Atypical hemolytic uremic syndrome (aHUS) is a systemic disease with poor prognosis characterized by non-immune hemolytic anemia, thrombocytopenia, and renal impairment. It affects 2 persons per million annually and is only slightly more common in children under 18 years of age than in adults1
. aHUS can be familial or sporadic in form; in the latter case it can be idiopathic or induced by such events as pregnancy, HELLP syndrome, drug use, organ transplant, or HIV or other infection. In over 50% of cases, aHUS is known to be caused by uncontrolled activation of the complement system, and both familial and sporadic forms of aHUS can be caused by complement-related genetic defects. Loss of function mutations in inhibitors of the complement system, including complement factor H (CFH), complement factor I (CFI), membrane cofactor protein (MCP/CD46), complement factor H-related proteins (CFHR1, CFHR3, CFHR4), thrombomodulin (THBD), and C4b binding protein (C4BP), as well as gain of function mutations in complement factor B (CFB) and complement component 3 (C3), which promote alternative pathway activation, are commonly associated with aHUS. Occasionally, patients have mutations in more than one gene2,3
. Sequence analysis of the genes associated with aHUS is useful to confirm diagnosis, assess family members at risk, and possibly direct therapeutic decisions.
Dense deposit disease (DDD), also known as membranoproliferative glomerulonephritis type II, is another rare disease which can result in renal failure and is associated with complement abnormalities. It is characterized by proteinuria, hematuria, acute nephritic, and/or nephrotic disease. The molecular underpinning of aHUS and DDD are similar; mutations in CFH and CFHR5 are responsible for the majority of DDD, and mutations in lamin A/C (LMNA) and C3 have also been implicated in DDD4
. Since the majority of the genes responsible for aHUS and DDD overlap, Next Generation Sequencing technology is useful for diagnosis of both DDD and aHUS.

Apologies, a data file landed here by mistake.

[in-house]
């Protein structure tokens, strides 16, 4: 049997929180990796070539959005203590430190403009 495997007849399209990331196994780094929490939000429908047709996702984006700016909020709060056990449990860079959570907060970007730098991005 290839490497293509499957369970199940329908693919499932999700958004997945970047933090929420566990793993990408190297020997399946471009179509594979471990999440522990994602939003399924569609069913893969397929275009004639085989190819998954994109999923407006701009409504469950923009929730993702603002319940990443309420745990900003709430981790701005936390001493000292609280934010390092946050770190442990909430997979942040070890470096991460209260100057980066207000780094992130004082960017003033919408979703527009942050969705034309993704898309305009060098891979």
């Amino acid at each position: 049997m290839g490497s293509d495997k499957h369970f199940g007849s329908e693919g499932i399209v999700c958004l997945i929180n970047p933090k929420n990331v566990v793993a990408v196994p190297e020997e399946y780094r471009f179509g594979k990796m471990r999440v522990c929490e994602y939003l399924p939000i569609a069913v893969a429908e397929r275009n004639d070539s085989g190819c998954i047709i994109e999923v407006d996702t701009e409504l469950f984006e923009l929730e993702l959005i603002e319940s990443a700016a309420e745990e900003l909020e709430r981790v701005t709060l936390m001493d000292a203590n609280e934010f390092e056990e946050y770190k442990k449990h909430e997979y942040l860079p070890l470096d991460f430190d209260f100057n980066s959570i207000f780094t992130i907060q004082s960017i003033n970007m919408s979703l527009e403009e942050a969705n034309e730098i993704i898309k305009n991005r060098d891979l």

By adding thorough analysis of complement and regulatory genes relevant in aHUS and DDD to our current panel of genetic and plasma-based assays of ADAMTS13, we are able to offer a comprehensive laboratory panel for the evaluation of patients with TMA. This panel provides a comprehensive genetic analysis of patients with TMA with a turnaround time of 28 days. Rapid definitive diagnosis of these patients would enable physicians to accelerate the start of definitive treatment and enable improvement in patient care.
Chantal Loirat, Véronique Frémeaux-Bacchi. Atypical hemolytic uremic syndrome. Orphanet Journal of Rare Diseases. 2011;6:60
Bellomo R, Cass A, Cole L, Finfer S, Gallagher M, Lo S, McArthur C, McGuinness S, Myburgh J, Norton R, Scheinkestel C, Su S. Intensity of continuous renal-replacement therapy in critically ill patients. New England Journal of Medicine. 2009;361:17
Iain Moore, Lisa Strain, Isabel Pappworth, David Kavanagh, Paul N. Barlow, Andrew P. Herbert, Christoph Q. Schmidt, Scott J. Staniforth, Lucy V. Holmes, Roy Ward, Lynn Morgan, Timothy H. J. Goodship, and Kevin J. Marchbank. Association of factor H autoantibodies with deletions of CFHR1, CFHR3, CFHR4, and with mutations in CFH, CFI, CD46, and C3 in patients with atypical hemolytic uremic syndrome. Blood. 2010; 115:379-387
Brackman D, Sartz L, Leh S, Kristoffersson AC, Bjerre A, Tati R, Frémeaux-Bacchi V, Karpman D. Thrombotic Microangiopathy Mimicking Membranoproliferative Glomerulonephritis. Nephrol Dial Transplant. 2011 Oct; 26(10):3399-403.